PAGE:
Another way to bootstrap alternative importers

I just realized another way to bootstrap alternative importers into Python when your package or module needs it using Python as it stands now. All you need is for your alternative importer to have the code to add it to 'sys' executed at import time (so adding itself to sys.path_hooks or sys.meta_path and clearing sys.path_importer_cache) and to have a .pth file that imports the alternative importer.

While the resolution of .pth files is the last step in terms of playing with sys.path in 'site', it is the second import to happen after zipimport and the first that is not a built-in module. This means that it should do its .pth file handling before you need any alternative importer to be available for your code.

Obviously the other option is to have a .pth file or something similar just for alternative importers that is handled as early as possible.

Oh, and I realized another reason to have a single .pth file for a Python interpreter; deterministic interpretation based on something other than file name. As it stands now .pth files are handled first in the order of the directories in sys.path, and then based on file name of the .pth files. If a single file was appended or deleted from the exact order could be more easily controlled. It wouldn't be required that you rename anything that had a funky order requirement.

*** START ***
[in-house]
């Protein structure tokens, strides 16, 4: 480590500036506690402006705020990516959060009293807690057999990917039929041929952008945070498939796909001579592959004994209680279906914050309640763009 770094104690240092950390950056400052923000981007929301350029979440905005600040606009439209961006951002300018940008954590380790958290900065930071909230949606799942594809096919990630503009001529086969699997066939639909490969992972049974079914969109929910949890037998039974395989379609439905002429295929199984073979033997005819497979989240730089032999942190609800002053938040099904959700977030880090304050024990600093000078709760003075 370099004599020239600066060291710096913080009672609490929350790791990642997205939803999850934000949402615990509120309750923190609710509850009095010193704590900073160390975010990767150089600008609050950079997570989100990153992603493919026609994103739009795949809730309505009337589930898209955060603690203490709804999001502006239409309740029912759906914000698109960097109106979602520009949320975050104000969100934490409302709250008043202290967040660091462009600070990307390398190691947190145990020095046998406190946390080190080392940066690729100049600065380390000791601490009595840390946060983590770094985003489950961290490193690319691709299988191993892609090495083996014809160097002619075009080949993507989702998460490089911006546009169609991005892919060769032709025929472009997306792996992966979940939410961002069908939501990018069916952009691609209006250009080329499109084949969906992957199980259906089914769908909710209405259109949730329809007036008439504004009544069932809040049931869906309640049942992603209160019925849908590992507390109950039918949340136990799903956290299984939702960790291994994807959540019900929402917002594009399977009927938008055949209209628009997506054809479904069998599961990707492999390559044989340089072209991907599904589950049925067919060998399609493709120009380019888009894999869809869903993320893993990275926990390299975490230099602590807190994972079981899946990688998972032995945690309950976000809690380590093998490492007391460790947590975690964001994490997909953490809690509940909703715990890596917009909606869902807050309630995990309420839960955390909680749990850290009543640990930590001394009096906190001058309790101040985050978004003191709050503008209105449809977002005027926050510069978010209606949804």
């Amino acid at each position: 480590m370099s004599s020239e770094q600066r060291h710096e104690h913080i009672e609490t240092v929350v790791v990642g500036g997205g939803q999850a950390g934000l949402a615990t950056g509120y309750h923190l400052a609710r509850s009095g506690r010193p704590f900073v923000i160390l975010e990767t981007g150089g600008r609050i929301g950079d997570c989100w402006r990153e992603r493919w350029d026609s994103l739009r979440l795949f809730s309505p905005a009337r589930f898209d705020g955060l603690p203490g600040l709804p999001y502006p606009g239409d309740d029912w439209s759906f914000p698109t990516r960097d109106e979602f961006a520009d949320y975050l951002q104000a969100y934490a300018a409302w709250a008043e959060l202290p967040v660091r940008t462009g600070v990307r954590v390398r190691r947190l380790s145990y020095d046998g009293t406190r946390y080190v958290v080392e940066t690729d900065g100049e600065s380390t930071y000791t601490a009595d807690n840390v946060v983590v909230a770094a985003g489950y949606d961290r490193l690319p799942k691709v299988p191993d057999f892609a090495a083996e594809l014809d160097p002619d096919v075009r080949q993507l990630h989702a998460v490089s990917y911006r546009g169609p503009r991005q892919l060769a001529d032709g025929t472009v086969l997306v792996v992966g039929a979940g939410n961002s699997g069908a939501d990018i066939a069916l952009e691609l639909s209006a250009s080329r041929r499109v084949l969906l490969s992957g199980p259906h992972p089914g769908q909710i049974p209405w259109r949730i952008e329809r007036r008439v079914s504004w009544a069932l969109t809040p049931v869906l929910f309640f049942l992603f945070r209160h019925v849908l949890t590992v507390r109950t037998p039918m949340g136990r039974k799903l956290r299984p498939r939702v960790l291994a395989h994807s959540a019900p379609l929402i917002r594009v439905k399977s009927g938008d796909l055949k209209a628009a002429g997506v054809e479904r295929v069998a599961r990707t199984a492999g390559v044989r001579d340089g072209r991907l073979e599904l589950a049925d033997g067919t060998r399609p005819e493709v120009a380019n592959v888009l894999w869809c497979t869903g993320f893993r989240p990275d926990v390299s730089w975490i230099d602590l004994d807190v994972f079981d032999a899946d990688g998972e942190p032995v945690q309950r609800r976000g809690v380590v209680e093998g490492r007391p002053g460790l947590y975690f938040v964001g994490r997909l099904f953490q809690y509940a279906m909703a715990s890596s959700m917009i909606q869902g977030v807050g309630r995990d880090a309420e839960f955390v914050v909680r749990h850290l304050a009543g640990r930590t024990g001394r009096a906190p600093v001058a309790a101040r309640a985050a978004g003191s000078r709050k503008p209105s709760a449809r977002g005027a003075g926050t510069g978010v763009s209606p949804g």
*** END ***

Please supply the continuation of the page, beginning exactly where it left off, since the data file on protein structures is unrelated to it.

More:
This could even allow for import statements for alternative importers to be in the same .pth file. Just put them first and then list what you need after. The other option is that if your added path in the .pth file needs an alternative importer you just make sure that import statement for the alternative importer happens before you add your entries to sys.path. If subsequent entries are made in the .pth file that also require the same alternative importer it is a no-op for getting the alternative importer installed since import will not re-execute the importation of your alternative importer. Simple! =)